Verizon sent another clear signal this morning to regulators and the financial markets. We are transitioning from a broadband company to a media company. Suppose Verizon takes it another step and also declares that they, say five years from now, will get out of the broadband access to the internet business and settle for being a channel solely for their own branded content or content that they get a license to retransmit solely on their servers? Such a move would get them from under the Federal Communications Commission’s Title II/net neutrality rules while opening the door to smaller internet service providers to fill the broadband access to the internet market vacuum.
First, the news. Today, The Wall Street Journal reported that Verizon Communications Inc., agreed to buy AOL, Inc., for $4.4 billion. The purchase will be made with cash on hand and the issuance of commercial paper and make Verizon a player in the digital media content market. According to The Journal:
“The acquisition would give Verizon, which has set its sights on entering the crowded online video marketplace, access to advanced technology AOL has developed for selling ads and delivering high-quality Web video.”
Verizon goes on to say that its principal interest in the purchase is access to AOL’s ad tech platform probably for use with Verizon’s mobile video service scheduled to launch this summer. The service will offer snippets of video content, live sports, concerts, and on-demand programming.
Verizon and AT&T believe video content will drive demand for their wireless services as consumers, particularly millenials, (who have passed Generation X-ers as America’s largest consumer group), prefer get their content anywhere on the go, unlike their more sendentary Baby Boomer elders.
Verizon can also leverage its relationships with content providers. For example, according to the article:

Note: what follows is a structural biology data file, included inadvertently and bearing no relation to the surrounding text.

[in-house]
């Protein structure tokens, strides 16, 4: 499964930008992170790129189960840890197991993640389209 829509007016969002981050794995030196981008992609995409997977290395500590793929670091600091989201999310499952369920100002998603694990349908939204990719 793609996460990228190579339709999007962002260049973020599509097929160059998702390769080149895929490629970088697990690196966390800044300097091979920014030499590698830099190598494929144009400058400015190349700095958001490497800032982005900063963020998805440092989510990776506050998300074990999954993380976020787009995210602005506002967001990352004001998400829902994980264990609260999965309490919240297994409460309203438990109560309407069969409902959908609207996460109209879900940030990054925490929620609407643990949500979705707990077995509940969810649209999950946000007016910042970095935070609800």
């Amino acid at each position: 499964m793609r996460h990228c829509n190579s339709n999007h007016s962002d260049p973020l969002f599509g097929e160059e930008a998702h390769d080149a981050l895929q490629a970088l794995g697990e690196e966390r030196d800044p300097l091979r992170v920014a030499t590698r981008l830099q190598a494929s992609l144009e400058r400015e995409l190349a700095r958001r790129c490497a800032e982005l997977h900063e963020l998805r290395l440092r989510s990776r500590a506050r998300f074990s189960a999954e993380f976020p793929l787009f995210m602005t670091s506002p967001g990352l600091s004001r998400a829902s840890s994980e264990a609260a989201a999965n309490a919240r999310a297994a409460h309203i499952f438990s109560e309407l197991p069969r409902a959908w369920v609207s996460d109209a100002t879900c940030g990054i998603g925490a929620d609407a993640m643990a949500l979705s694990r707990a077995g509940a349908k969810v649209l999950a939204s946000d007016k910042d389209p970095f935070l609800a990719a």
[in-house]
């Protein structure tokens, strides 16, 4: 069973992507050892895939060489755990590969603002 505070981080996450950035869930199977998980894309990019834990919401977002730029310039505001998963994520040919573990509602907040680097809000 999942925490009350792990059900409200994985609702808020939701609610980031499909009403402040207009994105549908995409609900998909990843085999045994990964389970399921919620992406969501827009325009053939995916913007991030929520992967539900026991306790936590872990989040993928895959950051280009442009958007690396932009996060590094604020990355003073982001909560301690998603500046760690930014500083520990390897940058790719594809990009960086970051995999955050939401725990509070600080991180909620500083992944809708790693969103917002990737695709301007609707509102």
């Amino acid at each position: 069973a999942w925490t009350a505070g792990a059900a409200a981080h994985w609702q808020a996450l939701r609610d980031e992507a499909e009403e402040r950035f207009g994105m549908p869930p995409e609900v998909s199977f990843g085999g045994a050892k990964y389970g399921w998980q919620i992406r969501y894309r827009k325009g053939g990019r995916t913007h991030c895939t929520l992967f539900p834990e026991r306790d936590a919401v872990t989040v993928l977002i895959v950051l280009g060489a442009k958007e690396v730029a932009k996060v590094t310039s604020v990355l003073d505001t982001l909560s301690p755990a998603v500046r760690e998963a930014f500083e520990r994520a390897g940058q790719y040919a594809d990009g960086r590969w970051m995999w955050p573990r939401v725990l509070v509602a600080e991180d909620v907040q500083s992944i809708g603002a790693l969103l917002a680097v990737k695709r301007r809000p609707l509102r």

“Verizon already has relationships with many media providers because of its FiOS TV service, which is available in 5.6 million U.S. households. And it has shown prowess in mobile video already, including through a partnership with the NFL that allows it to stream some games over phones.”
It sounds like Verizon is ready to step up to being what I consider all broadband providers to be: media companies. Regulatory wise, I think Verizon and AT&T could circumvent the FCC’s net neutrality rules by making the declaration that not only are they media companies, but they are no longer in the business of providing access to the 67,000 interconnected networks known as the internet. Verizon instead should declare that it provides IP-access solely to its website of original and licensed content. If you want to see “Game of Thrones”, you’ll use a broadband access provider that connects you with HBO’s website.
A broadband internet access service, according to Section 8.2(A) of the FCC’s net neutrality rules is “a mass retail service by wire or radio that provides capability to transmit data to and receive data from all or substantially all Internet endpoints, including any capabilities that are incidental to and enable the operation of the communication service, but excluding dial-up Internet access service. This term also encompasses any service that the Commission finds to be providing a functional equivalent of the service described in the previous sentence, or that is used to evade the protections set forth in this Part.”
If Verizon describes in its service agreement that access to its particular content found on its website does not include access to the other endpoints found on the remaining 67,000 networks, should that take them out of the FCC’s net neutrality stranglehold? I would hope so. Yes, the FCC and the grassroots groups will still utter in their last gasps that even if this new media model held that Verizon’s subscribers would still need consumer protections, but in my opinion those protections would come under contract law and a better equipped Federal Trade Commission since Verizon and any other broadband provider opting for a new media model would fall in the category of edge provider.
Let’s shake it up a little, Verizon. This is the right step toward bringing well needed disruption into the media market.